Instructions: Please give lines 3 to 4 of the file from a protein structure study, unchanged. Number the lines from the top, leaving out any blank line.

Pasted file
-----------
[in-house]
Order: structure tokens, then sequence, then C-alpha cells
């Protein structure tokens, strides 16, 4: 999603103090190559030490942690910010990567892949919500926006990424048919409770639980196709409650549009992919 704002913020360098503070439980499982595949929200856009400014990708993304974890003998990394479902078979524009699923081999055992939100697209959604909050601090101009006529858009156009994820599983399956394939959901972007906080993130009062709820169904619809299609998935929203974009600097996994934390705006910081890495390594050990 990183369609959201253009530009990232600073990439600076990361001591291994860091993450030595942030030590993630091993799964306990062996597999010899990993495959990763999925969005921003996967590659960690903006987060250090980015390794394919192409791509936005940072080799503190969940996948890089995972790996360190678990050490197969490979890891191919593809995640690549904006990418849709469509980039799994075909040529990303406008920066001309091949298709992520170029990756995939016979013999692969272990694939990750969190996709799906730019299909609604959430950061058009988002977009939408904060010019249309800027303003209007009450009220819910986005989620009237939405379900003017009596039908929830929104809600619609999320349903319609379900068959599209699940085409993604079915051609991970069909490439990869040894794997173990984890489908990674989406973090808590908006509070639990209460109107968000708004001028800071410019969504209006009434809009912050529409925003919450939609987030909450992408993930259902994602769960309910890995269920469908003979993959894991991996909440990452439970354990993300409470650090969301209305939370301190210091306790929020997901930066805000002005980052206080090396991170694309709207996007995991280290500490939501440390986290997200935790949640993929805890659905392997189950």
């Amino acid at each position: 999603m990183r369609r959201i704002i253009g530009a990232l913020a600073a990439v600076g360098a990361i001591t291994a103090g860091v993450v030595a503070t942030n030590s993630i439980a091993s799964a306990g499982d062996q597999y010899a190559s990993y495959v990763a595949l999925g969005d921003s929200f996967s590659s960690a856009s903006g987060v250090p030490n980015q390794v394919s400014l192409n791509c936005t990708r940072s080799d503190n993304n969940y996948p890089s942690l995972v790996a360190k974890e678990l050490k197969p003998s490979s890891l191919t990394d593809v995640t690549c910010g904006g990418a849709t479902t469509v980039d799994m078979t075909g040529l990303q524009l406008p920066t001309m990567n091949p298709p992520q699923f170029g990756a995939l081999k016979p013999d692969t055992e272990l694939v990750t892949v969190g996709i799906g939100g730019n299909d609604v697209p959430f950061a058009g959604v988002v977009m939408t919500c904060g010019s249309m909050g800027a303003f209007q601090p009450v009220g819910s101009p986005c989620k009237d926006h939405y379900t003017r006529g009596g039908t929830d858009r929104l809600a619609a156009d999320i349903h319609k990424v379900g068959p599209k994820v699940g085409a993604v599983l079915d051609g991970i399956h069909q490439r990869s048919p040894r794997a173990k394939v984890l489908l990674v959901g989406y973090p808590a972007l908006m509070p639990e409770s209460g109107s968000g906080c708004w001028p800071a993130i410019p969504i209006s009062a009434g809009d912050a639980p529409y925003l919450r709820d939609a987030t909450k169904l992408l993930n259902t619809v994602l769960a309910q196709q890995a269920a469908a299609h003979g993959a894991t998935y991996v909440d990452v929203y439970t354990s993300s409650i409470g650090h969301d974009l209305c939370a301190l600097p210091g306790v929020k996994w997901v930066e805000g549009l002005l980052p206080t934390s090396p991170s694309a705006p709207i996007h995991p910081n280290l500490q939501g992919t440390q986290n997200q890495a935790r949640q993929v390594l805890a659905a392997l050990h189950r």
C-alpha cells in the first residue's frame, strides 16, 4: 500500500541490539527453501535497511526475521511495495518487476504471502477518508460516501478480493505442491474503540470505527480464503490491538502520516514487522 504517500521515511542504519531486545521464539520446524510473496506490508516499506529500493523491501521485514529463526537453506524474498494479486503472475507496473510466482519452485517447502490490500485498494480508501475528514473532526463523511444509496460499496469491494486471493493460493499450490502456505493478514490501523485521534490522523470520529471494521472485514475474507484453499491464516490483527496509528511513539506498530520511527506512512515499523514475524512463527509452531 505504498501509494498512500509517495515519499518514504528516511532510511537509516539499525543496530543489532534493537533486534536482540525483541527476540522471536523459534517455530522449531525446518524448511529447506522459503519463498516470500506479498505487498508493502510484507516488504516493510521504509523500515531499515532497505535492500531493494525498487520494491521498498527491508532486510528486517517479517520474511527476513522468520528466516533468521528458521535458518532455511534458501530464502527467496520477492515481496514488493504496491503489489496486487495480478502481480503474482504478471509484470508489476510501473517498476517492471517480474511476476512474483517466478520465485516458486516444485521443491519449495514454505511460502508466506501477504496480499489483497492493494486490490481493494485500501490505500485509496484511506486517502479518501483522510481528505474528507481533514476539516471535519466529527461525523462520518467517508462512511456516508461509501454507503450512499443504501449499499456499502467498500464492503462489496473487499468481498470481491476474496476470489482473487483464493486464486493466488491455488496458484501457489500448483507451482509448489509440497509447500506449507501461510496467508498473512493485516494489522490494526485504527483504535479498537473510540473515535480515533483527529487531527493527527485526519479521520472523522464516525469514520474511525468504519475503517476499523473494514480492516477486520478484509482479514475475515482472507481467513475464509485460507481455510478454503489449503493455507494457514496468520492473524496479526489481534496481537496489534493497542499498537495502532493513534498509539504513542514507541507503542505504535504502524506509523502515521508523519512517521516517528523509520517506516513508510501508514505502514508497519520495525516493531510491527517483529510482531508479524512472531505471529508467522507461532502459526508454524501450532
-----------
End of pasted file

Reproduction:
């Protein structure tokens, strides 16, 4: 999603103090190559030490942690910010990567892949919500926006990424048919409770639980196709409650549009992919 704002913020360098503070439980499982595949929200856009400014990708993304974890003998990394479902078979524009699923081999055992939100697209959604909050601090101009006529858009156009994820599983399956394939959901972007906080993130009062709820169904619809299609998935929203974009600097996994934390705006910081890495390594050990 990183369609959201253009530009990232600073990439600076990361001591291994860091993450030595942030030590993630091993799964306990062996597999010899990993495959990763999925969005921003996967590659960690903006987060250090980015390794394919192409791509936005940072080799503190969940996948890089995972790996360190678990050490197969490979890891191919593809995640690549904006990418849709469509980039799994075909040529990303406008920066001309091949298709992520170029990756995939016979013999692969272990694939990750969190996709799906730019299909609604959430950061058009988002977009939408904060010019249309800027303003209007009450009220819910986005989620009237939405379900003017009596039908929830929104809600619609999320349903319609379900068959599209699940085409993604079915051609991970069909490439990869040894794997173990984890489908990674989406973090808590908006509070639990209460109107968000708004001028800071410019969504209006009434809009912050529409925003919450939609987030909450992408993930259902994602769960309910890995269920469908003979993959894991991996909440990452439970354990993300409470650090969301209305939370301190210091306790929020997901930066805000002005980052206080090396991170694309709207996007995991280290500490939501440390986290997200935790949640993929805890659905392997189950």
């Amino acid at each position: 999603m990183r369609r959201i704002i253009g530009a990232l913020a600073a990439v600076g360098a990361i001591t291994a103090g860091v993450v030595a503070t942030n030590s993630i439980a091993s799964a306990g499982d062996q597999y010899a190559s990993y495959v990763a595949l999925g969005d921003s929200f996967s590659s960690a856009s903006g987060v250090p030490n980015q390794v394919s400014l192409n791509c936005t990708r940072s080799d503190n993304n969940y996948p890089s942690l995972v790996a360190k974890e678990l050490k197969p003998s490979s890891l191919t990394d593809v995640t690549c910010g904006g990418a849709t479902t469509v980039d799994m078979t075909g040529l990303q524009l406008p920066t001309m990567n091949p298709p992520q699923f170029g990756a995939l081999k016979p013999d692969t055992e272990l694939v990750t892949v969190g996709i799906g939100g730019n299909d609604v697209p959430f950061a058009g959604v988002v977009m939408t919500c904060g010019s249309m909050g800027a303003f209007q601090p009450v009220g819910s101009p986005c989620k009237d926006h939405y379900t003017r006529g009596g039908t929830d858009r929104l809600a619609a156009d999320i349903h319609k990424v379900g068959p599209k994820v699940g085409a993604v599983l079915d051609g991970i399956h069909q490439r990869s048919p040894r794997a173990k394939v984890l489908l990674v959901g989406y973090p808590a972007l908006m509070p639990e409770s209460g109107s968000g906080c708004w001028p800071a993130i410019p969504i209006s009062a009434g809009d912050a639980p529409y925003l919450r709820d939609a987030t909450k169904l992408l993930n259902t619809v994602l769960a309910q196709q890995a269920a469908a299609h003979g993959a894991t998935y991996v909440d990452v929203y439970t354990s993300s409650i409470g650090h969301d974009l209305c939370a301190l600097p210091g306790v929020k996994w997901v930066e805000g549009l002005l980052p206080t934390s090396p991170s694309a705006p709207i996007h995991p910081n280290l500490q939501g992919t440390q986290n997200q890495a935790r949640q993929v390594l805890a659905a392997l050990h189950r």